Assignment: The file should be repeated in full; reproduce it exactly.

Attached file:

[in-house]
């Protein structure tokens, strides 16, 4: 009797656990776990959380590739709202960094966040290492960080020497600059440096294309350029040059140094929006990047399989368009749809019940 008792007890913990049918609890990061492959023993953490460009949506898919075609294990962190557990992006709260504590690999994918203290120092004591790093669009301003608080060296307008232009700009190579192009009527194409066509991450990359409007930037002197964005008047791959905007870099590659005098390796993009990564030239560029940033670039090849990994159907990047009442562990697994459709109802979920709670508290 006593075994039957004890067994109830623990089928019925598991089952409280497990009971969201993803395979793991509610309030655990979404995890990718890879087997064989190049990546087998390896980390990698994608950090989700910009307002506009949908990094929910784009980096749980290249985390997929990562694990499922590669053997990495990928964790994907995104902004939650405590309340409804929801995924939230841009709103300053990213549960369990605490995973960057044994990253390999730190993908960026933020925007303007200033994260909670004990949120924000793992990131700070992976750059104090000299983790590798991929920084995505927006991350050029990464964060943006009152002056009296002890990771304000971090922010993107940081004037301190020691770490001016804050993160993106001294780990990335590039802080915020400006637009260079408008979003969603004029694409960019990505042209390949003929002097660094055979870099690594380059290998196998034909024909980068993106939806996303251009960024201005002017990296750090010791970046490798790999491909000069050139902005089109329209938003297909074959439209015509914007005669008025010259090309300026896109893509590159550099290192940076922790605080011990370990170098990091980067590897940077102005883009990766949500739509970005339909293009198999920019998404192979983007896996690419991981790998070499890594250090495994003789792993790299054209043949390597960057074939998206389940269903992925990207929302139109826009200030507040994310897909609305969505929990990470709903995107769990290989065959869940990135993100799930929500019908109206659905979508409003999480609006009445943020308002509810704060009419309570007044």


[in-house]
């Protein structure tokens, strides 16, 4: 009797656990776990959380590739709202960094966040290492960080020497600059440096294309350029040059140094929006990047399989368009749809019940 008792007890913990049918609890990061492959023993953490460009949506898919075609294990962190557990992006709260504590690999994918203290120092004591790093669009301003608080060296307008232009700009190579192009009527194409066509991450990359409007930037002197964005008047791959905007870099590659005098390796993009990564030239560029940033670039090849990994159907990047009442562990697994459709109802979920709670508290 006593075994039957004890067994109830623990089928019925598991089952409280497990009971969201993803395979793991509610309030655990979404995890990718890879087997064989190049990546087998390896980390990698994608950090989700910009307002506009949908990094929910784009980096749980290249985390997929990562694990499922590669053997990495990928964790994907995104902004939650405590309340409804929801995924939230841009709103300053990213549960369990605490995973960057044994990253390999730190993908960026933020925007303007200033994260909670004990949120924000793992990131700070992976750059104090000299983790590798991929920084995505927006991350050029990464964060943006009152002056009296002890990771304000971090922010993107940081004037301190020691770490001016804050993160993106001294780990990335590039802080915020400006637009260079408008979003969603004029694409960019990505042209390949003929002097660094055979870099690594380059290998196998034909024909980068993106939806996303251009960024201005002017990296750090010791970046490798790999491909000069050139902005089109329209938003297909074959439209015509914007005669008025010259090309300026896109893509590159550099290192940076922790605080011990370990170098990091980067590897940077102005883009990766949500739509970005339909293009198999920019998404192979983007896996690419991981790998070499890594250090495994003789792993790299054209043949390597960057074939998206389940269903992925990207929302139109826009200030507040994310897909609305969505929990990470709903995107769990290989065959869940990135993100799930929500019908109206659905979508409003999480609006009445943020308002509810704060009419309570007044």